Armand Rosamilia, ArmCast  and Project Entertainment Network

Can you hear me now?

The internet has opened up avenues of communication never before available. Most of the interviews I conduct are over Skype. Some podcasters use YouTube or Google hangouts, and there are always new technologies emerging that enable us to connect with people, sometimes across the world. These technologies are relatively easy to use, and can utilize what most of us already have in our homes or offices. But there are a few things you need to consider.

Most podcasters take pride in the sound they have worked hard to cultivate. We invest in microphones, fast computers with lots of memory, and sometimes outboard equipment that helps us tweak little things here and there. You as a guest don’t need to worry about all that, but you do need to make sure that you are in a quiet environment and have a decent microphone and headphones. Life happens to all of us and the occasional dog barking or toddler squealing is completely understandable, but a television in the background will wreak havoc. You can buy an inexpensive microphone on Amazon that is more than adequate. Also, a set of headphones that are comfortable for you will eliminate feedback and will keep the host from hearing him or herself repeated, which can be confusing and throw off the conversation.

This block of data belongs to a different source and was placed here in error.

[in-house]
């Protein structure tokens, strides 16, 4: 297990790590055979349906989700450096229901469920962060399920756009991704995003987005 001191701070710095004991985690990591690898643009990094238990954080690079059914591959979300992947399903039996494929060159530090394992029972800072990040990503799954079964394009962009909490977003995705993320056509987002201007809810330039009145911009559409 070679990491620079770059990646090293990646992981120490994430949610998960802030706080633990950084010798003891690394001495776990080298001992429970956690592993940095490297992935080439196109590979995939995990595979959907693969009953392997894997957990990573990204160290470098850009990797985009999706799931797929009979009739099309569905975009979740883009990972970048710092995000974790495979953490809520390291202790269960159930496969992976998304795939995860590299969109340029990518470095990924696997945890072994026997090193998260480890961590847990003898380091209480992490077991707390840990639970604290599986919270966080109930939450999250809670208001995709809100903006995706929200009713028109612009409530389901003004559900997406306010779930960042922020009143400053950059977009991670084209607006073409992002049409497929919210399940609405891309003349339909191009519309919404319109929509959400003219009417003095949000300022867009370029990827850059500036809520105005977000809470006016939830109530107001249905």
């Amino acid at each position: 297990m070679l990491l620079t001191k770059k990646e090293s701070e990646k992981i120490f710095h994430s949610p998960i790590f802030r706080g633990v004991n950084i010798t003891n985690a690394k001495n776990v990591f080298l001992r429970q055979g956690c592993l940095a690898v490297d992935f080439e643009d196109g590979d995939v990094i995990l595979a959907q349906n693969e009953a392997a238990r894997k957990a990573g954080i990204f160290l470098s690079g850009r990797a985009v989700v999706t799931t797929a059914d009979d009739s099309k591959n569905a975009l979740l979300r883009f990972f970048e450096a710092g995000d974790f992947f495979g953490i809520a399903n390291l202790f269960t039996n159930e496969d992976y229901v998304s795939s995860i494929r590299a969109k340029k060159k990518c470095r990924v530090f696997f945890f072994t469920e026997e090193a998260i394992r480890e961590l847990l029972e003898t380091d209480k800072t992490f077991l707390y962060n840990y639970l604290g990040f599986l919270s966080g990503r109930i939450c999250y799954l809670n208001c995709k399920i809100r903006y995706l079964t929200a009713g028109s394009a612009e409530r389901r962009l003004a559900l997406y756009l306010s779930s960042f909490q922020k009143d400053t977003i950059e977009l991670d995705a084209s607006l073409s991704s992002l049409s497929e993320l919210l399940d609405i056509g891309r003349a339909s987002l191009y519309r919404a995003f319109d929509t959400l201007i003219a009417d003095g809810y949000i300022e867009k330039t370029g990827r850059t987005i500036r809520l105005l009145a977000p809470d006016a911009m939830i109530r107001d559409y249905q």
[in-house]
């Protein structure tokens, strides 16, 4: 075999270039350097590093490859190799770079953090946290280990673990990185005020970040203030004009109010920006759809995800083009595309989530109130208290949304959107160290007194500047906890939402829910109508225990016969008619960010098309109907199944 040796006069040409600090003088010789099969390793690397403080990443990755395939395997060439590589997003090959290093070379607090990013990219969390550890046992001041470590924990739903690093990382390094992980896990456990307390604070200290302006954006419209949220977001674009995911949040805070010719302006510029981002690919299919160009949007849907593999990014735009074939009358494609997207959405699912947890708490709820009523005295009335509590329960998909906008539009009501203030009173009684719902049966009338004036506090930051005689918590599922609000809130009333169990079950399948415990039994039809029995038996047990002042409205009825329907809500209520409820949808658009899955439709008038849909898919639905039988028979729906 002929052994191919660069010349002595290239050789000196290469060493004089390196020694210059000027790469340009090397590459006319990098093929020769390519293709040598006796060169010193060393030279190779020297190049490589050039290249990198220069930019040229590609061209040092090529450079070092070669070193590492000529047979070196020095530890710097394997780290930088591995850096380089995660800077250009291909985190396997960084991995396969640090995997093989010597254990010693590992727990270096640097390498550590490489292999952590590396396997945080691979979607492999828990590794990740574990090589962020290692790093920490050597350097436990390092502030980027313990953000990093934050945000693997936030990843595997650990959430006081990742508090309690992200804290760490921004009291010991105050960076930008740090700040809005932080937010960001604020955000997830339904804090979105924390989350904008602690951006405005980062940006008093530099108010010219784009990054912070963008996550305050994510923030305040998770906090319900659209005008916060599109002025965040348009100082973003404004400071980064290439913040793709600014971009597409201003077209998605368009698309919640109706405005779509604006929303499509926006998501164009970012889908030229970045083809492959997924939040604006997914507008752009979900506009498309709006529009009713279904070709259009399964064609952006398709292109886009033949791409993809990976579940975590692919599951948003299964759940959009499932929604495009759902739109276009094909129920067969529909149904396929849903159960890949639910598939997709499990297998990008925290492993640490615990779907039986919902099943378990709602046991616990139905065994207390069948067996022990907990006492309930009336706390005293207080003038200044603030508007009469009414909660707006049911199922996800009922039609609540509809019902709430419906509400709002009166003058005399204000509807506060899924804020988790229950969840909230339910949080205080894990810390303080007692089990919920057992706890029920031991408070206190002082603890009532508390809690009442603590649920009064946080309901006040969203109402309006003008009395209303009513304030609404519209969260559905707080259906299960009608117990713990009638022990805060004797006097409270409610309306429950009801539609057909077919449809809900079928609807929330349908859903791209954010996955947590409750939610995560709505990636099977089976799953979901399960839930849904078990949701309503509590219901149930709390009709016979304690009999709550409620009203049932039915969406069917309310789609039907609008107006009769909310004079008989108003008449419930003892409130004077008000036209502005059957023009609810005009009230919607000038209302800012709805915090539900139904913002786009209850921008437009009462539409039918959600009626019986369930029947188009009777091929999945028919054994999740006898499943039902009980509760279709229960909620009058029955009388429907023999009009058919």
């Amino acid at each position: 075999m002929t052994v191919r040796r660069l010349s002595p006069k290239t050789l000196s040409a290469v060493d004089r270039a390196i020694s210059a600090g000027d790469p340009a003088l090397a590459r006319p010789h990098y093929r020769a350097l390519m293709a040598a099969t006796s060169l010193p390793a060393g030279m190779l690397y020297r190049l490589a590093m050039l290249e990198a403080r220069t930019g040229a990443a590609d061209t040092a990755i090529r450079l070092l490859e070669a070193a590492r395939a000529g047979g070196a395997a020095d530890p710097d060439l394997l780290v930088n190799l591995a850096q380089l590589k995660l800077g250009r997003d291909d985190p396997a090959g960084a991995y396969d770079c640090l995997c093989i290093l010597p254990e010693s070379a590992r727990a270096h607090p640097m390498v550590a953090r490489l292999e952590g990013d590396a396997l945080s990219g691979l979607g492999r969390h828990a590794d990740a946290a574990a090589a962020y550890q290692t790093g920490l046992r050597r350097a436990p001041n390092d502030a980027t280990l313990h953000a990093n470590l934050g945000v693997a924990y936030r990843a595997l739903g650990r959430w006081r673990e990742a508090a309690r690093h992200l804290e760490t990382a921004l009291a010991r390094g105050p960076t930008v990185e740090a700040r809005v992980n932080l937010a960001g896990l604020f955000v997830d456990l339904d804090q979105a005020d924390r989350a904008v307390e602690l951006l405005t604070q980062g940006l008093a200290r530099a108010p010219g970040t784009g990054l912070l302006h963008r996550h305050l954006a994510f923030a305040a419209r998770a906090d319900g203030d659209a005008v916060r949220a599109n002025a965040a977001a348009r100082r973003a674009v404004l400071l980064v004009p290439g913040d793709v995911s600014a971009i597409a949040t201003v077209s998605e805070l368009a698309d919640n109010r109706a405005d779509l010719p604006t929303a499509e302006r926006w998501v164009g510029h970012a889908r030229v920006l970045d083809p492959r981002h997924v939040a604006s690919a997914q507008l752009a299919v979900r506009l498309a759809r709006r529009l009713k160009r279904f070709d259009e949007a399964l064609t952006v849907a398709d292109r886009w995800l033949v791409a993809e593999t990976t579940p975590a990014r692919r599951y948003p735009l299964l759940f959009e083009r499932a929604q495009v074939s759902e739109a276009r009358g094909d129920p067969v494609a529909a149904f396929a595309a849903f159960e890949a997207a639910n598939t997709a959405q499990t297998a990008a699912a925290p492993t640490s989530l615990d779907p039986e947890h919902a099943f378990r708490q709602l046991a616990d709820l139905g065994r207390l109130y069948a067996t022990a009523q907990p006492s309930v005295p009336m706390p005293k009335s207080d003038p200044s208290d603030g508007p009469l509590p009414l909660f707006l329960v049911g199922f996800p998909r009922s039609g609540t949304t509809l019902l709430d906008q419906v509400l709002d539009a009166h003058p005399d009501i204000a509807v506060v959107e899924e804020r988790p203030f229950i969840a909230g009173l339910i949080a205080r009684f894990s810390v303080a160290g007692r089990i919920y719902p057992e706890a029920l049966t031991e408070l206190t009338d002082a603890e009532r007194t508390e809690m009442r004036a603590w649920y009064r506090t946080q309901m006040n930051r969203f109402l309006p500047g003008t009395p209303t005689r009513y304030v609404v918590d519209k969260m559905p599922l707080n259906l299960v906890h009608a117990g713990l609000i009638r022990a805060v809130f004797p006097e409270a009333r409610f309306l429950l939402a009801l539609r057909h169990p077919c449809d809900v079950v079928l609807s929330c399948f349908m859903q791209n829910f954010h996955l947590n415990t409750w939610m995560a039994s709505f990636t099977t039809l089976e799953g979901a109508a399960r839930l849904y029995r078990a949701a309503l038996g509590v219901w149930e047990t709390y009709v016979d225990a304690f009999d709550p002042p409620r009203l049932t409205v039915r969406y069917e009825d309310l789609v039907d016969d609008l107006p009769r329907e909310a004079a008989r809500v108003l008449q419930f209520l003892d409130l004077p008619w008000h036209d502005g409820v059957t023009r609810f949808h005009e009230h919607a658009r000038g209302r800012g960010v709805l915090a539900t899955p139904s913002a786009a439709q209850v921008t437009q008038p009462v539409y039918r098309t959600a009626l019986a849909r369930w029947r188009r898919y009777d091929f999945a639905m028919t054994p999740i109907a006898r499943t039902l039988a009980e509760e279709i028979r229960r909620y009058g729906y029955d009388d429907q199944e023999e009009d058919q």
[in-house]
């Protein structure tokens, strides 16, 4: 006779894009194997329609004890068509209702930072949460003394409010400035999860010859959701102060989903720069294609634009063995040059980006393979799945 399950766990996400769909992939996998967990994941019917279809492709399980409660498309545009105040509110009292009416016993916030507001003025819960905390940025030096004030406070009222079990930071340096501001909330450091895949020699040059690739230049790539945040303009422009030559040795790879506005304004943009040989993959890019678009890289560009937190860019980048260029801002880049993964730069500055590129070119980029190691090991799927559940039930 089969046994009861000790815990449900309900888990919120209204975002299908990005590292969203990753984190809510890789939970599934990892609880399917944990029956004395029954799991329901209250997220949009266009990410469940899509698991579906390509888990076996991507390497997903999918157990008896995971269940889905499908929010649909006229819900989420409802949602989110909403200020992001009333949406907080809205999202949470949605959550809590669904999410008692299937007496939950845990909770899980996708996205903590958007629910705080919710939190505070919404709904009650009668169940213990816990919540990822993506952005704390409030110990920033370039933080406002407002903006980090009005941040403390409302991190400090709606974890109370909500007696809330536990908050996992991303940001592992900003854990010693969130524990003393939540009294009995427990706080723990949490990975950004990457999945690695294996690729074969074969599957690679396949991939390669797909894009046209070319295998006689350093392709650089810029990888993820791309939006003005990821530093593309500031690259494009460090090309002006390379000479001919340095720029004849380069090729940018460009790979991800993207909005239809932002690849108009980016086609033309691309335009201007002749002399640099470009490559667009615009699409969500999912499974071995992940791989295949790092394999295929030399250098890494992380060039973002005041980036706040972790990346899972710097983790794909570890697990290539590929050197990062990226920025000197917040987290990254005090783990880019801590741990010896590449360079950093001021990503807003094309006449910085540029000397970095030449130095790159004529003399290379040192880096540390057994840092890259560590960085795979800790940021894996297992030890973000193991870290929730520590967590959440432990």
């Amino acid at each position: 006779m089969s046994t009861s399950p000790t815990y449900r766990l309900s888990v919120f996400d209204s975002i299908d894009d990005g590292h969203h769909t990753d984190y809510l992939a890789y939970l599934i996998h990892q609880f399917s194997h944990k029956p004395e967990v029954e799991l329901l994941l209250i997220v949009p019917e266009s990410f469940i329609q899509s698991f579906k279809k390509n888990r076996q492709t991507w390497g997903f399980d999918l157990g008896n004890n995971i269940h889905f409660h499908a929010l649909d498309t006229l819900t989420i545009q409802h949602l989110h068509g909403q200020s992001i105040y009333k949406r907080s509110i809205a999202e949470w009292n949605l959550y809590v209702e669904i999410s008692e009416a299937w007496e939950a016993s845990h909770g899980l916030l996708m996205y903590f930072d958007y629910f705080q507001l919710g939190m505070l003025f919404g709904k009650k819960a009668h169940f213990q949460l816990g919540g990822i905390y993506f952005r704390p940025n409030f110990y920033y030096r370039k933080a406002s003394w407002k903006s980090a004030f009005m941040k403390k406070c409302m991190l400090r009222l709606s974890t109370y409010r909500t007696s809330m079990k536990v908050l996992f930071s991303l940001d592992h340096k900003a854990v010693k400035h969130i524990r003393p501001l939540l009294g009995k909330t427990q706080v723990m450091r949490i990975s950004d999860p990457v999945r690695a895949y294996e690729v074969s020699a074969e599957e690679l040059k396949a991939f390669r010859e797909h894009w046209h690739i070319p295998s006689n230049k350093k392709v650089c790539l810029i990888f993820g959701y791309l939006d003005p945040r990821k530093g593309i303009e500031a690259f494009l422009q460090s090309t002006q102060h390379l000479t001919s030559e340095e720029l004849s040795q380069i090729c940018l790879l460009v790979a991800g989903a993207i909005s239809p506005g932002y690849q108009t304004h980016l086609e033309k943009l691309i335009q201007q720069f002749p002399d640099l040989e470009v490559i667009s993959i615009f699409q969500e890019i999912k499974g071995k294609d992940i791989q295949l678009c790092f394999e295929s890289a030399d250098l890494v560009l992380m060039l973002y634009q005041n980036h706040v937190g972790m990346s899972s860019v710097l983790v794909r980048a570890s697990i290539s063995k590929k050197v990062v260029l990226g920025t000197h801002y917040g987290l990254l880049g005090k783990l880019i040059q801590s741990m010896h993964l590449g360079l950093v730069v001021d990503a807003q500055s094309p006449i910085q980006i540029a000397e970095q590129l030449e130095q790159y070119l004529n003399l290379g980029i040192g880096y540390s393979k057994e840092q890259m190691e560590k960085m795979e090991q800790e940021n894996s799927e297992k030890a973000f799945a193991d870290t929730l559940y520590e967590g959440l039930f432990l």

Talk. Please.

When I first started podcasting, I recorded a show that never aired. I invited someone on that had just hit a milestone in their career and had a pretty nice following. This does not automatically translate to podcast gold.

I don’t script questions, and most of the podcast hosts that I know don’t either. We usually have good background information about the guest, are familiar with their work, and have a question or two in mind to start with. Anyone that has listened to Author Stories knows that I always start with the same question: “What is your first memory of wanting to be a writer or storyteller?” This question always springboards us into a conversation that lasts for thirty minutes to an hour, and we wrap it up when the conversation has come to its natural end.